Reggie Wright
ASU Student Journalist

Football and family: Chuck Esquivel’s impact

December 5, 2023 by Reggie Wright, Arizona State University

Ryan Esquivel (right; green shirt and hat) looks on during a Peoria varsity football practice.

Reggie Wright is an ASU Cronkite School of Journalism student assigned to cover Peoria High School for

Family is defined as a “group of individuals living under one roof and usually under one head,” according to the Merriam-Webster dictionary.

Finding common ground strengthens ties within a family, whether it's a love of a certain sport, a hobby like gardening or an interest in a particular type of literature or film. 

It's a great opportunity to acknowledge and value differences, celebrate commonalities and build a stronger sense of a family’s togetherness and belonging.

For the Esquivel family, the common passion is football. 

In Arizona high school football, the Esquivels have etched themselves in the folklore in multiple ways. 

Charles “Chuck” Esquivel was the head of the Esquivel family.

After playing college football at Glendale Community College and the University of New Mexico, Esquivel started his coaching career at Cactus High School.

He had a brief coaching stint with the Cobras before leaving for Ironwood High School in Glendale. 

From 1987 to 1995, he was Ironwood football's assistant coach. From 1996 to 2002, he served as the team's head coach.

Esquivel led the Eagles to a 45-32-1 record and a 6-2 postseason record. He appeared in two championship games with Ironwood.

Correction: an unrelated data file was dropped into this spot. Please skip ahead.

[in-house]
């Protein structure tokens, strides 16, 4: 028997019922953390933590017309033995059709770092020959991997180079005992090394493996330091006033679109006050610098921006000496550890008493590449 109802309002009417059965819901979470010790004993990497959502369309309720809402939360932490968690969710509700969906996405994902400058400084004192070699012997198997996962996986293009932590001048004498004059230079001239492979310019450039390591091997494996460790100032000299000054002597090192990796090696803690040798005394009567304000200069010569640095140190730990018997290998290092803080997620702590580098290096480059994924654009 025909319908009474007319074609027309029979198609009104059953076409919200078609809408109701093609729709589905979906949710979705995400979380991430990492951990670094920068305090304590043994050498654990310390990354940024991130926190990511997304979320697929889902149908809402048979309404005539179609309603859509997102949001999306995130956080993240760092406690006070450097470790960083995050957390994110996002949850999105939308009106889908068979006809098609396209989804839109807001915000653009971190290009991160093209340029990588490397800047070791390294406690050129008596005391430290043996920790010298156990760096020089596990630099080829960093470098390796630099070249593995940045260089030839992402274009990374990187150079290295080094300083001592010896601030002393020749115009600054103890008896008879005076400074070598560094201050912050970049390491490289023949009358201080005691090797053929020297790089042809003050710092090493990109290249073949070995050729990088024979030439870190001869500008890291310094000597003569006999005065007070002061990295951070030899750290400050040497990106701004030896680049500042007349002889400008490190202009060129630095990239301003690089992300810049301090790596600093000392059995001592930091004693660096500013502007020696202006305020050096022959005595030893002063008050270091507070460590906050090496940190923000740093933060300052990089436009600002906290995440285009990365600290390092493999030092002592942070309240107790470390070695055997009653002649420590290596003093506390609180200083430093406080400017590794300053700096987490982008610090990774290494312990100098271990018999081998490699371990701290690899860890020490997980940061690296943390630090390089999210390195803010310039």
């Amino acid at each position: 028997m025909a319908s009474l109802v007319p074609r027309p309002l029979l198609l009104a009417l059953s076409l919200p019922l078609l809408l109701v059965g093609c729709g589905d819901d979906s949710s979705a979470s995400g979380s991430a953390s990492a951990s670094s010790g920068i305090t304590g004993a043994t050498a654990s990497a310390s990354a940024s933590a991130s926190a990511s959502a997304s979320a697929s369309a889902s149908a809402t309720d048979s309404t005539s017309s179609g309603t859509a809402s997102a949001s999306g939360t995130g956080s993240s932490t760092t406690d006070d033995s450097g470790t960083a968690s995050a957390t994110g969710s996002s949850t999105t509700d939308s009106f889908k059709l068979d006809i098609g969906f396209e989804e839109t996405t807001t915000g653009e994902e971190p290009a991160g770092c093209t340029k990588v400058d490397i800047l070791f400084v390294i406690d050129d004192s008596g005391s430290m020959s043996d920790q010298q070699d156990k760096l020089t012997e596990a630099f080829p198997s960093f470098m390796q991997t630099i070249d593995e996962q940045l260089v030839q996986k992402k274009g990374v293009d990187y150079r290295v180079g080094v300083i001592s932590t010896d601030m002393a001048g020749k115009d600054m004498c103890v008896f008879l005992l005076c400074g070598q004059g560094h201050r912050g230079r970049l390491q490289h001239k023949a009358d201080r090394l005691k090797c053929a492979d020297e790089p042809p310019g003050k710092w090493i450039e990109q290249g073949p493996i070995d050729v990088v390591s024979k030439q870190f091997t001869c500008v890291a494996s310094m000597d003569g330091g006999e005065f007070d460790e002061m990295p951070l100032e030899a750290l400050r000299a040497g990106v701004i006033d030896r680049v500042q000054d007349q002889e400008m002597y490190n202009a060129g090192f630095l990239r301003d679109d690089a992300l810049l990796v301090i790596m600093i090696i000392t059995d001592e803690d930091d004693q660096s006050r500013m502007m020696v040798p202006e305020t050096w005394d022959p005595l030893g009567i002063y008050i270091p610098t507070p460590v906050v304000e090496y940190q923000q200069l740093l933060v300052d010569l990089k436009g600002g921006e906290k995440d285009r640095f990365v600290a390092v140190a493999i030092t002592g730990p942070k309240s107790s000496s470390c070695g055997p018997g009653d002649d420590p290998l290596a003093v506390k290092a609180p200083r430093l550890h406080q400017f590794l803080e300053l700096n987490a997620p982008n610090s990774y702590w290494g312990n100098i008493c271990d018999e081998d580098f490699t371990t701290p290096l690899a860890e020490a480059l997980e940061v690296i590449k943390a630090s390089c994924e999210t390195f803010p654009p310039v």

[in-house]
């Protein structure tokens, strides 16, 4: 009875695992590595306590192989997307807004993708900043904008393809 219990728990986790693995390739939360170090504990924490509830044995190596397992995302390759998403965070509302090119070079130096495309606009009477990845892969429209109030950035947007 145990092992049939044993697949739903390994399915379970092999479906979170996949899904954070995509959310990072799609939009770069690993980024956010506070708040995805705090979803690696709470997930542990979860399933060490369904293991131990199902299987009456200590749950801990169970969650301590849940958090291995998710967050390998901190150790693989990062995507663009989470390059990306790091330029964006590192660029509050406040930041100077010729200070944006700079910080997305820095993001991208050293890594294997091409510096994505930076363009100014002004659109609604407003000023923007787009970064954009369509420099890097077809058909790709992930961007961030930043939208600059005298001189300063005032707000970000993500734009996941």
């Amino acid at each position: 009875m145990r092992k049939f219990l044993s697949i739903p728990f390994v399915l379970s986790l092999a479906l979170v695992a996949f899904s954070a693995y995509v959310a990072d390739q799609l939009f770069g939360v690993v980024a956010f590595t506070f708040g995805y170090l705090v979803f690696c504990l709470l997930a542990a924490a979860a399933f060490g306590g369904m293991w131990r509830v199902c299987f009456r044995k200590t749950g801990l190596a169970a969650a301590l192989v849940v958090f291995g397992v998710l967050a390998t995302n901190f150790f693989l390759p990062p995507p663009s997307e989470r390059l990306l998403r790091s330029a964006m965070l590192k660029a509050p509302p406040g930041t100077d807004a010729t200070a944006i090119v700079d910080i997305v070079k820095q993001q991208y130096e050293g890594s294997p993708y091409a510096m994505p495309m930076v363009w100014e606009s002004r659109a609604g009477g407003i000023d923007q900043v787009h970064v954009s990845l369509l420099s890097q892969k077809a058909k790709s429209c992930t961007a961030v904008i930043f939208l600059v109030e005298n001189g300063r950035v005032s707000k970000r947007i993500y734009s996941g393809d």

“Chuck was a great leader, great coach and a great friend,” said Tim Langan, former coach at Ironwood and a close friend of Esquivel’s. “Even when his physical condition got worse over time, he still wanted to be around football”

Langan first met Esquivel when the latter arrived at Ironwood High School in 1987. They instantly became the best of friends. 

He knew Esquivel as a man who “never missed an opportunity to embrace life and welcome ‘all’ into his life.”

Langan also remembered him as a huge prankster, as he was a common victim of Esquivel’s harmless practical jokes even after a cancer diagnosis. 

“When he started to lose his eyesight and needed help walking around, I would help him around and sometimes make ‘mistakes,' leading him into light poles and curbs,” Langan said. 

“Whenever Chuck had the opportunity to gain sympathy, telling someone what I did to make me look bad, he would do it.”

The pair’s friendship developed over the years, buying houses next door to each other. Langan also officiated the wedding of Esquivel’s daughter, Tori. 

Away from the field, Chuck taught Spanish and spent time with his family. He married his childhood friend turned high school sweetheart, Jeanne Esquivel, in 1977, and fathered three children: Terra, Tori and Ryan.

“The thing about Chuck was that he gave it all [on the field] but when he came home, it was family time, our time,” Jeanne Esquivel said. “My kids were afraid of me, but they weren’t afraid of Chuck. He was the life of the party, the biggest teddy bear, the happy-go-lucky jokester and the kids loved him.”

Chuck Esquivel was inducted into the Ironwood Athletic Hall of Fame in February 2017 and passed away only a few days later after a lengthy battle with pancreatic cancer. He was 57 years old.

Even after his passing, his love and passion for the game still runs through his children and fellow relatives. And those they lead.

His son, Ryan Esquivel, has been a volunteer coach over the past 20 years at Peoria High School. 

“My dad got me into football,” he said. “I remember him taking me to California for a football camp, and it was a good experience for me.”